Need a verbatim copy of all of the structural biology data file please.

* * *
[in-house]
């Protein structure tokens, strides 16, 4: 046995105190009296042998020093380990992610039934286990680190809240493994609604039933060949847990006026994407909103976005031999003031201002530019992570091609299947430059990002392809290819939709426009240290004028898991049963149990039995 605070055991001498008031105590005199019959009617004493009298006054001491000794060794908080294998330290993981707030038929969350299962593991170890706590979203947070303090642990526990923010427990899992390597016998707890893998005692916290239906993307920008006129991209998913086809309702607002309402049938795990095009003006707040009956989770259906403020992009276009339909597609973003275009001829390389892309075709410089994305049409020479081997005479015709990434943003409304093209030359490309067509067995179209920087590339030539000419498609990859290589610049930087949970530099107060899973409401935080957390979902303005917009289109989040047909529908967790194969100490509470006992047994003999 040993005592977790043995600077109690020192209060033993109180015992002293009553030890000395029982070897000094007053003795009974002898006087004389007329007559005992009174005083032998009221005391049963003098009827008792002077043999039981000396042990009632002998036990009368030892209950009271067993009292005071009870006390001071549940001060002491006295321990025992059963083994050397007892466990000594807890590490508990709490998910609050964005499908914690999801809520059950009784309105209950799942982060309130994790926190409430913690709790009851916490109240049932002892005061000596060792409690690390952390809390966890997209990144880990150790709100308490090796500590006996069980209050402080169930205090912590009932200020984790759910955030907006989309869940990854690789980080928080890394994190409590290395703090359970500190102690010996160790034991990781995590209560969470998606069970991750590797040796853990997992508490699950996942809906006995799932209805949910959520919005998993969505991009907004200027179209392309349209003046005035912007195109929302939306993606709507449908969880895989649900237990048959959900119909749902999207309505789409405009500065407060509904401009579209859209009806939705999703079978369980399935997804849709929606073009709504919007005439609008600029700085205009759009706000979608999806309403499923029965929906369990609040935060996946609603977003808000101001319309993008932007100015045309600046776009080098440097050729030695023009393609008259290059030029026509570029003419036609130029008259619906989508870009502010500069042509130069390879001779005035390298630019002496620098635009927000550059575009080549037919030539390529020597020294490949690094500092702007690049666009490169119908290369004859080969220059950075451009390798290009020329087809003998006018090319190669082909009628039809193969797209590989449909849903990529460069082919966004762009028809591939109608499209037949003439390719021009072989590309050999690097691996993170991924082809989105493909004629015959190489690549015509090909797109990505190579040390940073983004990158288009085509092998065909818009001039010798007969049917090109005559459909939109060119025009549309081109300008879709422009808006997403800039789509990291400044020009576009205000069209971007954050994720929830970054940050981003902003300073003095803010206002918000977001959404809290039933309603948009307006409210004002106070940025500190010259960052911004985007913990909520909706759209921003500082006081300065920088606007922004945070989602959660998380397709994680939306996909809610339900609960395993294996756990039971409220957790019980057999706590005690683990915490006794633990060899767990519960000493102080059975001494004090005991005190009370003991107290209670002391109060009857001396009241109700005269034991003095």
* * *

[in-house]
């Protein structure tokens, strides 16, 4: 046995105190009296042998020093380990992610039934286990680190809240493994609604039933060949847990006026994407909103976005031999003031201002530019992570091609299947430059990002392809290819939709426009240290004028898991049963149990039995 605070055991001498008031105590005199019959009617004493009298006054001491000794060794908080294998330290993981707030038929969350299962593991170890706590979203947070303090642990526990923010427990899992390597016998707890893998005692916290239906993307920008006129991209998913086809309702607002309402049938795990095009003006707040009956989770259906403020992009276009339909597609973003275009001829390389892309075709410089994305049409020479081997005479015709990434943003409304093209030359490309067509067995179209920087590339030539000419498609990859290589610049930087949970530099107060899973409401935080957390979902303005917009289109989040047909529908967790194969100490509470006992047994003999 040993005592977790043995600077109690020192209060033993109180015992002293009553030890000395029982070897000094007053003795009974002898006087004389007329007559005992009174005083032998009221005391049963003098009827008792002077043999039981000396042990009632002998036990009368030892209950009271067993009292005071009870006390001071549940001060002491006295321990025992059963083994050397007892466990000594807890590490508990709490998910609050964005499908914690999801809520059950009784309105209950799942982060309130994790926190409430913690709790009851916490109240049932002892005061000596060792409690690390952390809390966890997209990144880990150790709100308490090796500590006996069980209050402080169930205090912590009932200020984790759910955030907006989309869940990854690789980080928080890394994190409590290395703090359970500190102690010996160790034991990781995590209560969470998606069970991750590797040796853990997992508490699950996942809906006995799932209805949910959520919005998993969505991009907004200027179209392309349209003046005035912007195109929302939306993606709507449908969880895989649900237990048959959900119909749902999207309505789409405009500065407060509904401009579209859209009806939705999703079978369980399935997804849709929606073009709504919007005439609008600029700085205009759009706000979608999806309403499923029965929906369990609040935060996946609603977003808000101001319309993008932007100015045309600046776009080098440097050729030695023009393609008259290059030029026509570029003419036609130029008259619906989508870009502010500069042509130069390879001779005035390298630019002496620098635009927000550059575009080549037919030539390529020597020294490949690094500092702007690049666009490169119908290369004859080969220059950075451009390798290009020329087809003998006018090319190669082909009628039809193969797209590989449909849903990529460069082919966004762009028809591939109608499209037949003439390719021009072989590309050999690097691996993170991924082809989105493909004629015959190489690549015509090909797109990505190579040390940073983004990158288009085509092998065909818009001039010798007969049917090109005559459909939109060119025009549309081109300008879709422009808006997403800039789509990291400044020009576009205000069209971007954050994720929830970054940050981003902003300073003095803010206002918000977001959404809290039933309603948009307006409210004002106070940025500190010259960052911004985007913990909520909706759209921003500082006081300065920088606007922004945070989602959660998380397709994680939306996909809610339900609960395993294996756990039971409220957790019980057999706590005690683990915490006794633990060899767990519960000493102080059975001494004090005991005190009370003991107290209670002391109060009857001396009241109700005269034991003095």